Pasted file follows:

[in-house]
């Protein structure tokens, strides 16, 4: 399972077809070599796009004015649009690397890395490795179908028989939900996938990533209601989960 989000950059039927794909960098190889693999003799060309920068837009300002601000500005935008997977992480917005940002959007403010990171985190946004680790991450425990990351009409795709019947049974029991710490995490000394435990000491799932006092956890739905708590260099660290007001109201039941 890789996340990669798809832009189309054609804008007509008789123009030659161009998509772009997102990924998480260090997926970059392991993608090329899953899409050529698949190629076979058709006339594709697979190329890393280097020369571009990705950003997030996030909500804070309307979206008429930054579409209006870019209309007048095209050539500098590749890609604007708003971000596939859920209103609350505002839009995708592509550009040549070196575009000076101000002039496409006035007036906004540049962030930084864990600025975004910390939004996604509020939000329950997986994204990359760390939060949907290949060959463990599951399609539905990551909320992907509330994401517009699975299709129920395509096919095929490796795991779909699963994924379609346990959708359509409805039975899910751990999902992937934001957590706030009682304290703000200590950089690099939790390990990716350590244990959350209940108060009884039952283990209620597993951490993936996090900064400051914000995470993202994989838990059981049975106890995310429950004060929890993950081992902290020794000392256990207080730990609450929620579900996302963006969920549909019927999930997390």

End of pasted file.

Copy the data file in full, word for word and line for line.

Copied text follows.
[in-house]
């Protein structure tokens, strides 16, 4: 399972077809070599796009004015649009690397890395490795179908028989939900996938990533209601989960 989000950059039927794909960098190889693999003799060309920068837009300002601000500005935008997977992480917005940002959007403010990171985190946004680790991450425990990351009409795709019947049974029991710490995490000394435990000491799932006092956890739905708590260099660290007001109201039941 890789996340990669798809832009189309054609804008007509008789123009030659161009998509772009997102990924998480260090997926970059392991993608090329899953899409050529698949190629076979058709006339594709697979190329890393280097020369571009990705950003997030996030909500804070309307979206008429930054579409209006870019209309007048095209050539500098590749890609604007708003971000596939859920209103609350505002839009995708592509550009040549070196575009000076101000002039496409006035007036906004540049962030930084864990600025975004910390939004996604509020939000329950997986994204990359760390939060949907290949060959463990599951399609539905990551909320992907509330994401517009699975299709129920395509096919095929490796795991779909699963994924379609346990959708359509409805039975899910751990999902992937934001957590706030009682304290703000200590950089690099939790390990990716350590244990959350209940108060009884039952283990209620597993951490993936996090900064400051914000995470993202994989838990059981049975106890995310429950004060929890993950081992902290020794000392256990207080730990609450929620579900996302963006969920549909019927999930997390």